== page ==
From Jæren in the south to the Lofoten Islands in the north, Norway is an exciting, relatively undiscovered surf destination. Not for long.
Norway is an increasingly popular ‘cold water’ surf destination. Consistent swell, fantastic scenery and pristine waters mean Norway is attracting more and more surfers, many of whom coming here in the hope of finding undiscovered waves and breaks along Norway’s notoriously long coastline.
Advances in wetsuit technology mean that it is now possible to surf in Norway year round, although the lack of light in winter, especially in the northern regions, cuts surfing down to a few hours a day – attracting only the most hardened surfers. For the rest, the season lasts from February to November: summer is most welcoming for beginners, while the late autumn and winter have more exciting conditions. So whether learning basic moves off the Jæren Coast in summer or storm riding in the Lofoten Islands in mid-winter – Norway has something for all surfers.
Learning to surf (Jæren near Stavanger)
The stretch of coastline along Jæren is an ideal spot to try the winds and waves of the North Sea. This area south of Stavanger offers surfing spots that range from easy and gentle beaches for beginners, to more demanding boulder rock points for more advanced surfers.
The beaches at Solastrand, Hellestø, Sele Point, Borestrand, Brusand and Ogna are particularly suited for those with less or no experience. Windsurfing and surf-kiting are also popular at Solastrand because of its relatively sheltered wave conditions even in strong winds (S-SW).
Stad: A hidden surfing paradise in Fjord Norway
Long considered a hidden surfing paradise, Stad in Sogn og Fjordane offers ideal conditions for those seeking good surf spots without the crowds. The best spot is Hoddevik, just 65 kilometres south of Ålesund. Here you will find clear waters framed by 300 metre tall mountains. In August and late September, as serious waves start making their appearance, water temperatures still average a pleasant 18 degrees Celsius. Few foreigners have traditionally come to “Stadlandet” as this stretch of the Norwegian West Coast is called, but this is beginning to change as more and more discover the joys of surfing here.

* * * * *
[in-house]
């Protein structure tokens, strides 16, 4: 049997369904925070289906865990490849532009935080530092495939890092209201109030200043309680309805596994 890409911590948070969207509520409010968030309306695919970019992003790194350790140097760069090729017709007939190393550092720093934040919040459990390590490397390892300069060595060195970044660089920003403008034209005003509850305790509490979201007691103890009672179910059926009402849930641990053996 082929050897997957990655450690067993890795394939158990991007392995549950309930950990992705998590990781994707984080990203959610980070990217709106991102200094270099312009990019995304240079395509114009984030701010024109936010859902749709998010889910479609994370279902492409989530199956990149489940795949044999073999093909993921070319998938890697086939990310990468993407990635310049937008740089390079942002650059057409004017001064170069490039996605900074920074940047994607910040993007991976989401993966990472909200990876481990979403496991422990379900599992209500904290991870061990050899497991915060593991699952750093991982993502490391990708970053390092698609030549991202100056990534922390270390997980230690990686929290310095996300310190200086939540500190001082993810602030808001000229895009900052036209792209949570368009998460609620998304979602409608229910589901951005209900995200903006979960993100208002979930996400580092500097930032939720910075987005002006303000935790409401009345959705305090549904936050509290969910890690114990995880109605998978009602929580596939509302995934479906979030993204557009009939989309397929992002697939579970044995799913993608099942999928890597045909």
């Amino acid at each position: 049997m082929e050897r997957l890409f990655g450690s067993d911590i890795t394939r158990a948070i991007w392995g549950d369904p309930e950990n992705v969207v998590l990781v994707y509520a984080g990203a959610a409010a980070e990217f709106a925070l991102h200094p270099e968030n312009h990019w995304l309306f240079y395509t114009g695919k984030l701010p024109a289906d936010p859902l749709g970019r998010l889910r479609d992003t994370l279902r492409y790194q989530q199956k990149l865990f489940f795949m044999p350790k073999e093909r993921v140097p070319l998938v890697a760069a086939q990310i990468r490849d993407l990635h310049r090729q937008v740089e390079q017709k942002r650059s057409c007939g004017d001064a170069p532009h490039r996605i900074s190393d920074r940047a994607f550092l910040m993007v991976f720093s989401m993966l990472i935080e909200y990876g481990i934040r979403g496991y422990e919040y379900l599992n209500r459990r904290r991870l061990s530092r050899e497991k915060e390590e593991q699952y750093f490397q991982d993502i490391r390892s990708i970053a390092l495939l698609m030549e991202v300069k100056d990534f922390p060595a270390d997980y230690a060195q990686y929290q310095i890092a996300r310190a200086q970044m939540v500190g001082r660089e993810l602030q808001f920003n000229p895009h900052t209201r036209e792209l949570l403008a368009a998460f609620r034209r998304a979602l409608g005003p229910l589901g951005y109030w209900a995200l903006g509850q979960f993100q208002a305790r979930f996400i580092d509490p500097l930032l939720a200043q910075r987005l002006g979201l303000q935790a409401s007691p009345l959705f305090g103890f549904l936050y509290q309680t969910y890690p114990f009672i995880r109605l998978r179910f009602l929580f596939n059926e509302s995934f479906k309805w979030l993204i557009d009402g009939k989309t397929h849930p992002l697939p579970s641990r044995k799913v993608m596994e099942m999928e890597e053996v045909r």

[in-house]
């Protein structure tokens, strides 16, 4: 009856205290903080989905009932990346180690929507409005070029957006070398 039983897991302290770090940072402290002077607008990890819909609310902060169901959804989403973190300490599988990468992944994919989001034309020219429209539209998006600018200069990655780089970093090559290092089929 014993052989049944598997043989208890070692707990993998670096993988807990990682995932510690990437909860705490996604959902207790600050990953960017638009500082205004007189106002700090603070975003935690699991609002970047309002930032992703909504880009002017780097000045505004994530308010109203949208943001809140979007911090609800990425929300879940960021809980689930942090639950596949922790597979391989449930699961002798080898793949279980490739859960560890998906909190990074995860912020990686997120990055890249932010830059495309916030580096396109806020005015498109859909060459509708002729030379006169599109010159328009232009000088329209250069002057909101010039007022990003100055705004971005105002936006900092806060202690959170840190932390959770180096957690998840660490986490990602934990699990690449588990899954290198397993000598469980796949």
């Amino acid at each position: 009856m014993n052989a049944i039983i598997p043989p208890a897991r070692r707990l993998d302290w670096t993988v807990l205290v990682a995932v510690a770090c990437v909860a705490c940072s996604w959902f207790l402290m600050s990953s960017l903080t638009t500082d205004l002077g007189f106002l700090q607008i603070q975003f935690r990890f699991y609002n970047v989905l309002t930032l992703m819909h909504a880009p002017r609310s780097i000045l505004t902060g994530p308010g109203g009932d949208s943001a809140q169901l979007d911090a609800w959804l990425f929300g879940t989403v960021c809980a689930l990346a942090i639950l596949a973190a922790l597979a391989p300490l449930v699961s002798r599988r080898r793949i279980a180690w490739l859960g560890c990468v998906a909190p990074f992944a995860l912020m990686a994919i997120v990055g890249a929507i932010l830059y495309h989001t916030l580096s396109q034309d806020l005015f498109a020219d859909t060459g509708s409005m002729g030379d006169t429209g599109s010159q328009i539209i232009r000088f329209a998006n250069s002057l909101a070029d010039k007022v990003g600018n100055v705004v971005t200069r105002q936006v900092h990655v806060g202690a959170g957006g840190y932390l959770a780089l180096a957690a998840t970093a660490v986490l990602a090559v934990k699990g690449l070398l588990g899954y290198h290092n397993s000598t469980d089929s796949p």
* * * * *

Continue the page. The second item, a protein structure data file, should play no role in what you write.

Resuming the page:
Arctic surfing in the Lofoten
Touted as one of the best places on earth to surf in cold water, the Lofoten Islands in Northern Norway offer world-class waves and wild nature. Although there are many other good surfing spots, Unstad is the best known location in the archipelago – it gets waves almost every day of the year. Quite a contrast from crowded surfing beaches elsewhere in the world, the Lofoten Islands are particularly suited for surfers who love the great outdoors – where else can you surf alone with only a seal, a porpoise or a sea eagle for company? The midnight sun in summer means round the clock surfing is possible on good days, with surfers never missing the peak of a swell, which can often occur at night.
Surf and snow
Many board sport enthusiasts like trying their moves on both water and snow, and Norway is particularly appealing in that it offers both great surfing and snowboarding. With their rugged peaks and steep slopes, the Lofoten Islands are a thrilling choice for those wanting to combine the two sports in one trip, and come winter offer the perfect playground – one where it is possible to catch the perfect snow and waves on the same day.
The Lofoten Masters
Focus once again on the Lofoten Islands in Northern Norway with the world’s northernmost surfing competition. An annual contest attracting local and international surfers to Unstad on the island of Vestvågøy, the Lofoten Masters take place in the autumn and feature a number of different categories (ladies, open, longboard, 11-16 and under 11). 50 competitors took part last year (2012). The next competition will take place 10-13 October 2013.
Surfing in the Oslofjord
Did you know it was possible to surf in the Oslofjord? The best spot is Saltstein (see feature image on top), outside Larvik. The quality of the waves here varies hugely, with the best surfing to be had in late summer. The waves can get big but they also get crowded (due to the proximity of the capital – only 135 kilometres to the northeast). The spot is suitable for both beginners and more advanced surfers. On the other side of the fjord, the waters just outside Sletter and Jeløya in Moss are popular for kite surfing.